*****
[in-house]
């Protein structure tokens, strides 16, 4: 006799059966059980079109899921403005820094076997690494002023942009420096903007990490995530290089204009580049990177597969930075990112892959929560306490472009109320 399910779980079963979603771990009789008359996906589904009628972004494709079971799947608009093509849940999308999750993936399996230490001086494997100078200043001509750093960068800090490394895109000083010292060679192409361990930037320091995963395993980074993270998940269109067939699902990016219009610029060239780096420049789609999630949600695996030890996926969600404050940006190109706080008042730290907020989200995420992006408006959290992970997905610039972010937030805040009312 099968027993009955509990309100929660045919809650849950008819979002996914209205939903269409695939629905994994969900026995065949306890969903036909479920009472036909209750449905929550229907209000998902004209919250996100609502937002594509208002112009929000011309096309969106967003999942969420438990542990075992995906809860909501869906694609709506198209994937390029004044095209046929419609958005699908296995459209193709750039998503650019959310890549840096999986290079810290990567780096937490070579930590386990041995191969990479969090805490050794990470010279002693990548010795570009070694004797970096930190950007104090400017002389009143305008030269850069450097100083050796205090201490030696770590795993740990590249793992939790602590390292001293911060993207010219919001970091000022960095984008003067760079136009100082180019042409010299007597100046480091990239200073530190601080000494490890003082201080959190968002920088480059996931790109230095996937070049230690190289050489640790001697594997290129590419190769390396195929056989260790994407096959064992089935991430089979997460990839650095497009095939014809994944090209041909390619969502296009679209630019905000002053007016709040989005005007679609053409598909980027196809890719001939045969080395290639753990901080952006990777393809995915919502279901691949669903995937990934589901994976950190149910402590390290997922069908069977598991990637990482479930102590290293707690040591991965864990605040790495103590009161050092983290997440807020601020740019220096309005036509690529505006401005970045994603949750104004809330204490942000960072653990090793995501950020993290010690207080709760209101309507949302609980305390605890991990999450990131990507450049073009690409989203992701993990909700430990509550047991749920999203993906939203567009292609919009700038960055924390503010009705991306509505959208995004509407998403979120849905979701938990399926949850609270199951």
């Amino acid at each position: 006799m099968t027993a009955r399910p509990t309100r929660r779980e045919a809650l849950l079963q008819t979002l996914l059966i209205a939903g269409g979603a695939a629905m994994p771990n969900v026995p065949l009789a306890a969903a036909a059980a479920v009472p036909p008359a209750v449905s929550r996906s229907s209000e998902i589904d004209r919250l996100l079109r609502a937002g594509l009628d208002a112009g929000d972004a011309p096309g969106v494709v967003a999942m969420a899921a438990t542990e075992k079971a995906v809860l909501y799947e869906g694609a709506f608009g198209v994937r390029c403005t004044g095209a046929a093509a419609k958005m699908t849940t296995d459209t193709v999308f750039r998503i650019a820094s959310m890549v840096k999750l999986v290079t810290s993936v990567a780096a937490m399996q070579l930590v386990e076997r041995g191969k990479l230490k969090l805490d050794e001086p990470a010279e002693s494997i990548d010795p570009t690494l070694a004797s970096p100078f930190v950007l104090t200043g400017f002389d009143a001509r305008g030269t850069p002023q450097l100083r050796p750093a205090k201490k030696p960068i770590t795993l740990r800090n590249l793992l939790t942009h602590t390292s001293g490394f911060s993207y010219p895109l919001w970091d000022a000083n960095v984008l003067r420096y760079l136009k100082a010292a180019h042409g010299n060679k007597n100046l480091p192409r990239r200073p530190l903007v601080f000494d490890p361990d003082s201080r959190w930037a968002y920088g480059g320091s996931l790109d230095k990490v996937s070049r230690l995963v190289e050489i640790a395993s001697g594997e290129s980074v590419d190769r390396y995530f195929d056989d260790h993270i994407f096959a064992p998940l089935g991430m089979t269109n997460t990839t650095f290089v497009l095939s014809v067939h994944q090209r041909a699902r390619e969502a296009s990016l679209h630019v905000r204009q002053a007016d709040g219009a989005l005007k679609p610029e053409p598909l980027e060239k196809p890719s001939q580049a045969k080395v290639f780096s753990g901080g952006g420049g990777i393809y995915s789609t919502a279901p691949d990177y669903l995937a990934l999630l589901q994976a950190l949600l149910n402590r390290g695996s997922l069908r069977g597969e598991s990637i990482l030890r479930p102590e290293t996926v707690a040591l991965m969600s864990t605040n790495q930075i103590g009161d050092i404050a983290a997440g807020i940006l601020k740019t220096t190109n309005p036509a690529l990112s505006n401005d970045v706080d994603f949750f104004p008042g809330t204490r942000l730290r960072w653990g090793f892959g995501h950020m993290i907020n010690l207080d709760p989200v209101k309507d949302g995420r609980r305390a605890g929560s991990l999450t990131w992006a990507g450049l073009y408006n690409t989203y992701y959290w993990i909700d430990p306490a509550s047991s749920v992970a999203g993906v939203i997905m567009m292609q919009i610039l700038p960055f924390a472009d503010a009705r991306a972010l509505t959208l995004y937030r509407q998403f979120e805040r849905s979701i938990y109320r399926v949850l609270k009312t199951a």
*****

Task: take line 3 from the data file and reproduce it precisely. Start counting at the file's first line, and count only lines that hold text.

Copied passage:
């Amino acid at each position: 006799m099968t027993a009955r399910p509990t309100r929660r779980e045919a809650l849950l079963q008819t979002l996914l059966i209205a939903g269409g979603a695939a629905m994994p771990n969900v026995p065949l009789a306890a969903a036909a059980a479920v009472p036909p008359a209750v449905s929550r996906s229907s209000e998902i589904d004209r919250l996100l079109r609502a937002g594509l009628d208002a112009g929000d972004a011309p096309g969106v494709v967003a999942m969420a899921a438990t542990e075992k079971a995906v809860l909501y799947e869906g694609a709506f608009g198209v994937r390029c403005t004044g095209a046929a093509a419609k958005m699908t849940t296995d459209t193709v999308f750039r998503i650019a820094s959310m890549v840096k999750l999986v290079t810290s993936v990567a780096a937490m399996q070579l930590v386990e076997r041995g191969k990479l230490k969090l805490d050794e001086p990470a010279e002693s494997i990548d010795p570009t690494l070694a004797s970096p100078f930190v950007l104090t200043g400017f002389d009143a001509r305008g030269t850069p002023q450097l100083r050796p750093a205090k201490k030696p960068i770590t795993l740990r800090n590249l793992l939790t942009h602590t390292s001293g490394f911060s993207y010219p895109l919001w970091d000022a000083n960095v984008l003067r420096y760079l136009k100082a010292a180019h042409g010299n060679k007597n100046l480091p192409r990239r200073p530190l903007v601080f000494d490890p361990d003082s201080r959190w930037a968002y920088g480059g320091s996931l790109d230095k990490v996937s070049r230690l995963v190289e050489i640790a395993s001697g594997e290129s980074v590419d190769r390396y995530f195929d056989d260790h993270i994407f096959a064992p998940l089935g991430m089979t269109n997460t990839t650095f290089v497009l095939s014809v067939h994944q090209r041909a699902r390619e969502a296009s990016l679209h630019v905000r204009q002053a007016d709040g219009a989005l005007k679609p610029e053409p598909l980027e060239k196809p890719s001939q580049a045969k080395v290639f780096s753990g901080g952006g420049g990777i393809y995915s789609t919502a279901p691949d990177y669903l995937a990934l999630l589901q994976a950190l949600l149910n402590r390290g695996s997922l069908r069977g597969e598991s990637i990482l030890r479930p102590e290293t996926v707690a040591l991965m969600s864990t605040n790495q930075i103590g009161d050092i404050a983290a997440g807020i940006l601020k740019t220096t190109n309005p036509a690529l990112s505006n401005d970045v706080d994603f949750f104004p008042g809330t204490r942000l730290r960072w653990g090793f892959g995501h950020m993290i907020n010690l207080d709760p989200v209101k309507d949302g995420r609980r305390a605890g929560s991990l999450t990131w992006a990507g450049l073009y408006n690409t989203y992701y959290w993990i909700d430990p306490a509550s047991s749920v992970a999203g993906v939203i997905m567009m292609q919009i610039l700038p960055f924390a472009d503010a009705r991306a972010l509505t959208l995004y937030r509407q998403f979120e805040r849905s979701i938990y109320r399926v949850l609270k009312t199951a």